Keep Goals Attainable

While performance goals are there to challenge team members, they must also be realistic enough for everyone to achieve within a designated time frame. When setting SMART goals, make sure to identify potential hindrances that may arise. For instance, your team could be lacking in equipment and staff to handle a heavy workload.

Make sure to thoroughly analyze the achievability of the metrics you’re setting, and perhaps take them down a notch when they seem too aggressive or demanding on your team.

It might help to break down large goals into smaller tasks to keep your objectives attainable. If possible, ensure each team member is equipped with the right performance tools, skills and other resources to achieve milestones one step at a time. Ultimately, a team that believes that goals can be realistically achieved will be more motivated to put in the effort and maximize their resources.

Make Your Goals Relevant

Although SMART goals are meant to improve performance and support company growth, they must also feel relevant to your team members. Employees must have a “big picture” of why improving themselves will matter in the long run. With this, you may want to discuss the importance of each team member’s contribution, how they help achieve business priorities and what these contributions do for their individual careers and possibly the world at large. In that sense, constructive comments during performance reviews are always useful.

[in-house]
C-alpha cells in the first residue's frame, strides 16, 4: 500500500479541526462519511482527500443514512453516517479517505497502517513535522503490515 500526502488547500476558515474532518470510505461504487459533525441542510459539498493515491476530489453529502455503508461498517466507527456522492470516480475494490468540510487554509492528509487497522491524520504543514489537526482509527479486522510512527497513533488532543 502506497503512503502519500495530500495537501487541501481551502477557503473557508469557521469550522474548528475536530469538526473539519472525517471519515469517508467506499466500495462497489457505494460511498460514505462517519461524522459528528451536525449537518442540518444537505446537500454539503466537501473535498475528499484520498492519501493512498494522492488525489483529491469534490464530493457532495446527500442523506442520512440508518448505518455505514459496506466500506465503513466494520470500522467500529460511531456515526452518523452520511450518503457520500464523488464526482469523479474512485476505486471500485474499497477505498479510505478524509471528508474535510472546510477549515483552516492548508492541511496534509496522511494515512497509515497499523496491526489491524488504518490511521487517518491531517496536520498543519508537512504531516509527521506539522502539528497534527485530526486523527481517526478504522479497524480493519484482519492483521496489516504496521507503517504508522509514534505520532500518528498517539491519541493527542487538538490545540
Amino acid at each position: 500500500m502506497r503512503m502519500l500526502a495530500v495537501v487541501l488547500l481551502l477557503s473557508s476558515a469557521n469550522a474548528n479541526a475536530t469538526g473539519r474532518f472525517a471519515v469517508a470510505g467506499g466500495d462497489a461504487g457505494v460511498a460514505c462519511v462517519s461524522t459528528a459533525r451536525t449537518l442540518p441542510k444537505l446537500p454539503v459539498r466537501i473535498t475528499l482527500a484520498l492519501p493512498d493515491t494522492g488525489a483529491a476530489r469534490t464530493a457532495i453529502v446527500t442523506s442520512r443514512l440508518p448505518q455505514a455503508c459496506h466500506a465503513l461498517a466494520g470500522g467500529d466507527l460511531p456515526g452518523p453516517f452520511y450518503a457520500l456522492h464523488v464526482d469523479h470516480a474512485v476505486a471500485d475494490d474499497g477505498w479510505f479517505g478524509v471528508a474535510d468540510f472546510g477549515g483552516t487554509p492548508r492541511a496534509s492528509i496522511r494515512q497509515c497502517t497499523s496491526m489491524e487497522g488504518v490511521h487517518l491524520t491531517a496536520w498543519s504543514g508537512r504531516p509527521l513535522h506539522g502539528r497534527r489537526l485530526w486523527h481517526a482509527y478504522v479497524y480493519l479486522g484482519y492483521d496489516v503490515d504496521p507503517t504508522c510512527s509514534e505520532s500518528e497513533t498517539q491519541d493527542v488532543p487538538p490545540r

The key is to foster a deep connection between employees and their jobs so that they understand why improving performance is worth all that effort in the end.

Adhere to Established Timelines

Another thing to understand about SMART goals is that they must be time-bound. Essentially, performance goals must be achieved within a specific target date for them to be truly effective. So when establishing goals with your team, make sure to clearly imbue that sense of urgency by setting deadlines for specific milestones. From completing training courses to meeting sales objectives, many goals can be achieved efficiently with the challenge of a deadline.

Whether it’s within a week, a month, or a year, having a timeframe for the goals you set for the team will motivate each member to do their best. If you don’t set a target, employees are less likely to take tasks seriously and end up becoming disengaged as a result.

Work SMART Together

SMART goals focus on employees’ holistic development as much as the value they bring to the company. These performance goals are meant to encourage teamwork and learning, so team members can help each other out and move past their mistakes.

That being said, it’s fine not to do things perfectly when attempting to achieve these goals. In the end, what matters is that everyone made an effort to do things a little bit better and overcome performance challenges. And with the tips mentioned above, leaders like you can encourage the team to continue those efforts and keep doing their best—both for themselves and for the team.